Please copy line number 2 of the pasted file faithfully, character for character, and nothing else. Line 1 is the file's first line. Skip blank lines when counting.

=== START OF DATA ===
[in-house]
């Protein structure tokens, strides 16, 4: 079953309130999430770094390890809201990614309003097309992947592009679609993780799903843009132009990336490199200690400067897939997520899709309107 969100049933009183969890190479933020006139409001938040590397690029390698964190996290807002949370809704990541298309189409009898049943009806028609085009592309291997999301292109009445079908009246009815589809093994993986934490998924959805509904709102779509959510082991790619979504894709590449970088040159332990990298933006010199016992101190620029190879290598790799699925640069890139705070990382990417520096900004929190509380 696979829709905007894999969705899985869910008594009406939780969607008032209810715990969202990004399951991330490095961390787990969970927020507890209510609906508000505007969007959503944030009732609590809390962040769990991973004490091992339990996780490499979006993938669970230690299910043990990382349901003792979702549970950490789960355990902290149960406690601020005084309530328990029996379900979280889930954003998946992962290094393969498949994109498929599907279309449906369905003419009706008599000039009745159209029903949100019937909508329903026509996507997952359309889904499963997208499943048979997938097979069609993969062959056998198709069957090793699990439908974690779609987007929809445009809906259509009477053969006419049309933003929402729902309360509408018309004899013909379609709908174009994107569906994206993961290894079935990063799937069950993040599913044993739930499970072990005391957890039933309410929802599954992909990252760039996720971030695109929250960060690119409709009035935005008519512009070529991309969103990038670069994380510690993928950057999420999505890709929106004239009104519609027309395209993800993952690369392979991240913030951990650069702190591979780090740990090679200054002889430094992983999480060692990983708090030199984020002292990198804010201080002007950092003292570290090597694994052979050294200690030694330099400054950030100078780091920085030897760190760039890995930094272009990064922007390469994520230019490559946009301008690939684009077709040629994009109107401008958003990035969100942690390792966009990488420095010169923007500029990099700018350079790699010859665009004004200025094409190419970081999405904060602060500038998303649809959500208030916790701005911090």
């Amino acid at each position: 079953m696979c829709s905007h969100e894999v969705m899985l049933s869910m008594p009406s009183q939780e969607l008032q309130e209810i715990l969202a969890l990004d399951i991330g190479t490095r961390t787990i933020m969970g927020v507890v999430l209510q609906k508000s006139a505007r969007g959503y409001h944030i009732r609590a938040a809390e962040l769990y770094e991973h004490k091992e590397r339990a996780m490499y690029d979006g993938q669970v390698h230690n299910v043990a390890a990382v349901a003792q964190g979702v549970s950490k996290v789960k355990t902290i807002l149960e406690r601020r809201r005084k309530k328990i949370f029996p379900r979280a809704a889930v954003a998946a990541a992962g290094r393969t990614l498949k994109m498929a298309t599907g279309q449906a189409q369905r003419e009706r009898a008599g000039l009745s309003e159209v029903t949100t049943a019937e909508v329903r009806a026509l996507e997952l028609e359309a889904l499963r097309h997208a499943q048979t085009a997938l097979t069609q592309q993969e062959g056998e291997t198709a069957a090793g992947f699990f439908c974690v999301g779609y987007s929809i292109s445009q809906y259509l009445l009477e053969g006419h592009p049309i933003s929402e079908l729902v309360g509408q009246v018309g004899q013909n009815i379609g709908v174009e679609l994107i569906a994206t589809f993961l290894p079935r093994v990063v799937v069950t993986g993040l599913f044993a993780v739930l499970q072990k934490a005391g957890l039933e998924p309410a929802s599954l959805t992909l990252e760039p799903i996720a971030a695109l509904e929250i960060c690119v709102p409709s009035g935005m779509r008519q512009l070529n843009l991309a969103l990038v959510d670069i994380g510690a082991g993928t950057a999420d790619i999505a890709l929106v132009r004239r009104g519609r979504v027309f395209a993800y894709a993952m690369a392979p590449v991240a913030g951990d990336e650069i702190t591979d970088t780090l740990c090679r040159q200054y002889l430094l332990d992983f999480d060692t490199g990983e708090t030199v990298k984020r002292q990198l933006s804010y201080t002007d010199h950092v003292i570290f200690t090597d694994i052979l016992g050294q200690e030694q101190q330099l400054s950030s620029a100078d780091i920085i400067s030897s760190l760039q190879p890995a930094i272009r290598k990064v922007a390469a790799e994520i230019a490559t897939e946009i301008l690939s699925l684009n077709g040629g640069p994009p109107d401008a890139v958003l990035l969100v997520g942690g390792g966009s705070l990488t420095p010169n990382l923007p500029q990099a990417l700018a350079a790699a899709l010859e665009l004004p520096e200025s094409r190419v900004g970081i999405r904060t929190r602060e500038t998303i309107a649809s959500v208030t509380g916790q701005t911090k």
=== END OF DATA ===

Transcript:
């Protein structure tokens, strides 16, 4: 079953309130999430770094390890809201990614309003097309992947592009679609993780799903843009132009990336490199200690400067897939997520899709309107 969100049933009183969890190479933020006139409001938040590397690029390698964190996290807002949370809704990541298309189409009898049943009806028609085009592309291997999301292109009445079908009246009815589809093994993986934490998924959805509904709102779509959510082991790619979504894709590449970088040159332990990298933006010199016992101190620029190879290598790799699925640069890139705070990382990417520096900004929190509380 696979829709905007894999969705899985869910008594009406939780969607008032209810715990969202990004399951991330490095961390787990969970927020507890209510609906508000505007969007959503944030009732609590809390962040769990991973004490091992339990996780490499979006993938669970230690299910043990990382349901003792979702549970950490789960355990902290149960406690601020005084309530328990029996379900979280889930954003998946992962290094393969498949994109498929599907279309449906369905003419009706008599000039009745159209029903949100019937909508329903026509996507997952359309889904499963997208499943048979997938097979069609993969062959056998198709069957090793699990439908974690779609987007929809445009809906259509009477053969006419049309933003929402729902309360509408018309004899013909379609709908174009994107569906994206993961290894079935990063799937069950993040599913044993739930499970072990005391957890039933309410929802599954992909990252760039996720971030695109929250960060690119409709009035935005008519512009070529991309969103990038670069994380510690993928950057999420999505890709929106004239009104519609027309395209993800993952690369392979991240913030951990650069702190591979780090740990090679200054002889430094992983999480060692990983708090030199984020002292990198804010201080002007950092003292570290090597694994052979050294200690030694330099400054950030100078780091920085030897760190760039890995930094272009990064922007390469994520230019490559946009301008690939684009077709040629994009109107401008958003990035969100942690390792966009990488420095010169923007500029990099700018350079790699010859665009004004200025094409190419970081999405904060602060500038998303649809959500208030916790701005911090």